Margaret Evans

Europe correspondent

Margaret Evans is a correspondent based in the CBC News London bureau. A veteran conflict reporter, Evans has covered civil wars and strife in Angola, Chad and Sudan, as well as the myriad battlefields of the Middle East.

Latest from Margaret Evans


Boris Johnson's improbable rise from Brussels to Brexit

Boris Johnson is almost certain to become Britian’s Conservative Party leader and prime minister next week, an unlikely rise for a politician whose career has survived numerous gaffes, missteps and public scandals.

Midsummer madness: U.K. roiled by resignation, Brexit, Boris Johnson in the wings

The brouhaha over the British ambassador to Washington's resignation would be a major scandal at the best of times, but coming as it does lashed to Brexit uncertainty and the Conservative leadership race, it has hit the U.K. with unusual force.

How a Syrian refugee in Lebanon found his dream job in Niagara Falls

Syrian refugee Anas Nabulsi and his family hope to leave Lebanon and arrive in Canada this summer, where he will have a job waiting as the result of a new initiative that matches skilled refugees with employers and firms willing to hire and sponsor workers from abroad.

Britain relying on the royals to smooth Trump visit

Trapped in an existential crisis born of the Brexit debate, Britain’s ruling classes are still trying to reassure themselves that the so-called "special relationship" between Britain and the United States is both meaningful and maintainable in the Trump era.

Belgium reckons with its 'brutal' colonial past — by upending the institution that glorified it

There is perhaps no greater symbol of Belgium's failure to address the dark chapters of its colonial past than the Royal Museum for Central Africa. This past weekend, it reopened after a five-year process to revamp the story it tells — a story many Belgians have never been taught.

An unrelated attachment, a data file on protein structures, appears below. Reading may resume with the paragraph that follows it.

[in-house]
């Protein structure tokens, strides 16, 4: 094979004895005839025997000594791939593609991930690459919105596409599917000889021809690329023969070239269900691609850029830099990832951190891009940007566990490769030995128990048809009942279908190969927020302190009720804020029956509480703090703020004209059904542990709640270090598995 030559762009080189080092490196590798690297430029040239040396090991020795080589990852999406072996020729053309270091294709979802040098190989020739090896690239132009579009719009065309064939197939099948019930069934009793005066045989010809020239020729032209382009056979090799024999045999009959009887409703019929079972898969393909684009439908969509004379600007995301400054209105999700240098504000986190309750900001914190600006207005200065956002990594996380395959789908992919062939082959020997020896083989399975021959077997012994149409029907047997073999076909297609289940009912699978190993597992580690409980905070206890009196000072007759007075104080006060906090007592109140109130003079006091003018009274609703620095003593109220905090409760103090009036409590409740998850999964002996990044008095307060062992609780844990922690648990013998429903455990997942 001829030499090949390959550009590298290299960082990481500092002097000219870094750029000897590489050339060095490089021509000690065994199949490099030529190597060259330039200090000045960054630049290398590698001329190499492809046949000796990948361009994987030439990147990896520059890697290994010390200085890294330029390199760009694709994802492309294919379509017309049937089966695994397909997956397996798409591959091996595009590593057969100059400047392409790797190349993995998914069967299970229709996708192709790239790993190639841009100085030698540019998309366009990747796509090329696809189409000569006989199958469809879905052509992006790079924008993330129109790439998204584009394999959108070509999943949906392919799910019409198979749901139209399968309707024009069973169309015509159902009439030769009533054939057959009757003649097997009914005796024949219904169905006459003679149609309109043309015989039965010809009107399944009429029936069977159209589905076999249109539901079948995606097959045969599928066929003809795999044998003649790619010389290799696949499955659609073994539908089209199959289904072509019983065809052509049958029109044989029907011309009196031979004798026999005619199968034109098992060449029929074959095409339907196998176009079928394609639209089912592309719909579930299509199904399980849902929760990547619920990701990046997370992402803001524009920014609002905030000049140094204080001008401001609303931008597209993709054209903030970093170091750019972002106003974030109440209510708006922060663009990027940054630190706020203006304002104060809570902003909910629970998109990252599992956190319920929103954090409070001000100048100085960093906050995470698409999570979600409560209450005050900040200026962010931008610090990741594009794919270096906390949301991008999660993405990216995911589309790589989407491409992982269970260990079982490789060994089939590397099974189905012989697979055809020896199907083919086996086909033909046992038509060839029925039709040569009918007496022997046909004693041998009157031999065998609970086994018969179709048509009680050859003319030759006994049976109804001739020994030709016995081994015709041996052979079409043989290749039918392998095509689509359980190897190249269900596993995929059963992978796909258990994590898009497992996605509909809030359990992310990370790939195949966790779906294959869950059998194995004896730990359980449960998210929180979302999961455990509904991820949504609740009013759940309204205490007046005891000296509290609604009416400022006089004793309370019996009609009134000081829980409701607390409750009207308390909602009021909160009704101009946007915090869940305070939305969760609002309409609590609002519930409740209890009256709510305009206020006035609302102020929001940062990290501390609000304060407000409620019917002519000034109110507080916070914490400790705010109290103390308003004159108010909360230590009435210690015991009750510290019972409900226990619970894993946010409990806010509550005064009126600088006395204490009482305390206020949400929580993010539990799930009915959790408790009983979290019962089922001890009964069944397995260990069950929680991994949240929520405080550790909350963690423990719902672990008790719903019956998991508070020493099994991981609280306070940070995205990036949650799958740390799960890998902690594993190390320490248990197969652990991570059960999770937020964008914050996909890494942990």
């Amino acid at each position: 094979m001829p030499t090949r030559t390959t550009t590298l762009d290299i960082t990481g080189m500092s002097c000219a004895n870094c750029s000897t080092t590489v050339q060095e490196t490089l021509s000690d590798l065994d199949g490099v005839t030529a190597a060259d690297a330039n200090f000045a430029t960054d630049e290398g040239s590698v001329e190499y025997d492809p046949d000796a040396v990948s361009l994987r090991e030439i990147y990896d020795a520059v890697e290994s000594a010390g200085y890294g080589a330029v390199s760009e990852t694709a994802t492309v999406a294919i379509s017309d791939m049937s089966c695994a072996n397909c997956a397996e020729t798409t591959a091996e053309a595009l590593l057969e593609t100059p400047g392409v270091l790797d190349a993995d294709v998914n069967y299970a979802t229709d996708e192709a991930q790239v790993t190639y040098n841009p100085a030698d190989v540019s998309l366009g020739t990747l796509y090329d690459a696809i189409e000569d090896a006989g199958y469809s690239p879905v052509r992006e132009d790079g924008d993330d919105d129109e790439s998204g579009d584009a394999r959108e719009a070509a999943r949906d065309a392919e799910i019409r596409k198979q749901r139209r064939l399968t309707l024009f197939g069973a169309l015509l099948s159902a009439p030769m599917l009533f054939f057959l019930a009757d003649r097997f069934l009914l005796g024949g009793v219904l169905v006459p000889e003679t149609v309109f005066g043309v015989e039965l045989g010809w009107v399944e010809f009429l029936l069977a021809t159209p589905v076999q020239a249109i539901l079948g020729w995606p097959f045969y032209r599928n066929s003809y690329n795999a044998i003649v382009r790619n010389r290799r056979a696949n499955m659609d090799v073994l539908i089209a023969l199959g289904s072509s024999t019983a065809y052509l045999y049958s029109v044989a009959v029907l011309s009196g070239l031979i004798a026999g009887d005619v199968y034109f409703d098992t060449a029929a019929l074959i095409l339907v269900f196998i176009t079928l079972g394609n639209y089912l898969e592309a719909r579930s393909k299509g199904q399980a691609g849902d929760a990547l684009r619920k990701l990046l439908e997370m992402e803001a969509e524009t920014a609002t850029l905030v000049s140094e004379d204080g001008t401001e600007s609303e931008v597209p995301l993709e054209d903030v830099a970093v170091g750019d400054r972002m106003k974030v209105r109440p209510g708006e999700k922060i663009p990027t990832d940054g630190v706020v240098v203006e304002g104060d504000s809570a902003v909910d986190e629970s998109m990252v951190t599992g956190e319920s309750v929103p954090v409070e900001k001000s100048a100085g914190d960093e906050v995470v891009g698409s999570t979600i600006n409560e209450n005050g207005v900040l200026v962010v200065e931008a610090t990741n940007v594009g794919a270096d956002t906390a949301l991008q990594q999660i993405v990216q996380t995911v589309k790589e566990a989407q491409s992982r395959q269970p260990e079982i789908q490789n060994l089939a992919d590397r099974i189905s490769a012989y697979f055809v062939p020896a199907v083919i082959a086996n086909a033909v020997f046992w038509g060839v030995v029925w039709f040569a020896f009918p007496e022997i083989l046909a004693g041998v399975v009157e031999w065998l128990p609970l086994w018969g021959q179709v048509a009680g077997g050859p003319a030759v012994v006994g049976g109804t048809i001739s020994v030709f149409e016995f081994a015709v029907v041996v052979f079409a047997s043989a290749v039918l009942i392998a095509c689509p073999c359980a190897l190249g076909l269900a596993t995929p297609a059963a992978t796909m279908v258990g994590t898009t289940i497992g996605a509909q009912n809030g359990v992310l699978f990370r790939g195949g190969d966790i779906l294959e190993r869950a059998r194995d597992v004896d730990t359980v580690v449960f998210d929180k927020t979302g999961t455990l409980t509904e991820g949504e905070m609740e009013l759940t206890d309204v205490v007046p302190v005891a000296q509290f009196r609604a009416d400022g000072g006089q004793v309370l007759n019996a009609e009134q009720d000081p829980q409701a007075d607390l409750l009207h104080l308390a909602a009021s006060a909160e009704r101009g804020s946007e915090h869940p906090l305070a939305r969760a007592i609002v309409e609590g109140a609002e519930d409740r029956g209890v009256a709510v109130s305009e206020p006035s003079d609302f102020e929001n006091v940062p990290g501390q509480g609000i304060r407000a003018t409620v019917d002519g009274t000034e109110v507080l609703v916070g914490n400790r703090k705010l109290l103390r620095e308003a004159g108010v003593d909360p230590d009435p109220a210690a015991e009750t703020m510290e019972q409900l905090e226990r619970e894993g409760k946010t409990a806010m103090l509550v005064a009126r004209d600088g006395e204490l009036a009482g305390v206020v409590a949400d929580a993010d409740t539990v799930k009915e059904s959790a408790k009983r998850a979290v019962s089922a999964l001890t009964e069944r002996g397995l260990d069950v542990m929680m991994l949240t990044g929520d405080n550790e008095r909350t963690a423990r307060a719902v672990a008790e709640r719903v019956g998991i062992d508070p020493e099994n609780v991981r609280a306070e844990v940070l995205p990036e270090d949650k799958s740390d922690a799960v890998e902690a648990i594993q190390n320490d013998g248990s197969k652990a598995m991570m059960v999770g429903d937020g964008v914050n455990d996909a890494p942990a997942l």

Monkey skulls, snakeskin boots and bear bile: Morbid items fill Heathrow's 'dead shed'

At first glance, it looks as though you've stumbled into the rumpus room of an eccentric uncle: guitars stuck up on the wall and tiny monkey skulls encased in glass. This is Heathrow Airport's "dead shed," a repository for confiscated items that highlights the massive scale of the global illegal wildlife trade.

#MeToo, #WeAreAllHarassed embolden younger generation of women in France

#MeToo and #WeAreAllHarassed, which took off after a viral video showed Marie Laguerre being assaulted by a stranger on a Paris street, has emboldened her and a new, younger generation of women in France to tackle sexism and sexual harrasment.

Can Britain avoid the trauma of crashing out of the EU without a deal?

Six months to the day ahead of Britain's deadline to leave the European Union, no one can say what that exit will look like.

Idlib explained: Why war looms large over Syria's last rebel stronghold

Alarm bells are sounding as Syria and its Russian backers gear up for what many believe will be an all-out assault on Idlib, the country's last rebel stronghold. Here's a look at why the situation in Idlib is so important now.

Church scandals, rapid secularization colour 1st papal visit to Ireland in nearly 40 years

In the 1960s, there were 600 Irish students in formation for the priesthood. Today, there are just 25. It is into this moment of profound decline for the Catholic Church in Ireland that Pope Francis arrives in a bid to shore up faith in a church repeatedly discredited by scandal.

'Germany's Texas' claims to be easygoing, but its politics pose a serious challenge for Merkel

Germany's Christian Social Union party, based in Bavaria, is placing pressure on Chancellor Angela Merkel ahead of this week's EU summit in Brussels. Immigration is set to dominate the meeting.

Why the West is no honest broker in the world's worst humanitarian crisis

The war in Yemen is a brutal proxy war in the Middle East with catastrophic humanitarian consequences. Aid workers on the ground say the West hasn't done enough to try to end the crisis. Margaret Evans looks at why the U.S., U.K. and France have been so quiet.

1 year after the Grenfell Tower fire, pain and rage remain

One year after the fatal fire at Grenfell Tower in west London, many residents remain displaced — and left with lingering questions about what happened as flames quickly shot up the building.

Merkel tries to project calm amid Trumpian turbulence

After tempestuous meetings with Donald Trump at this weekend's G7 summit in Canada, German Chancellor Angela Merkel continues to try to project strength at home and abroad, writes Margaret Evans.

Meghan Markle's royal fortunes can't mask Britain's race problem

The flurry of interest in Meghan Markle's wedding to Prince Harry comes at a time when many fear racism in Britain is actually on the rise, writes Margaret Evans.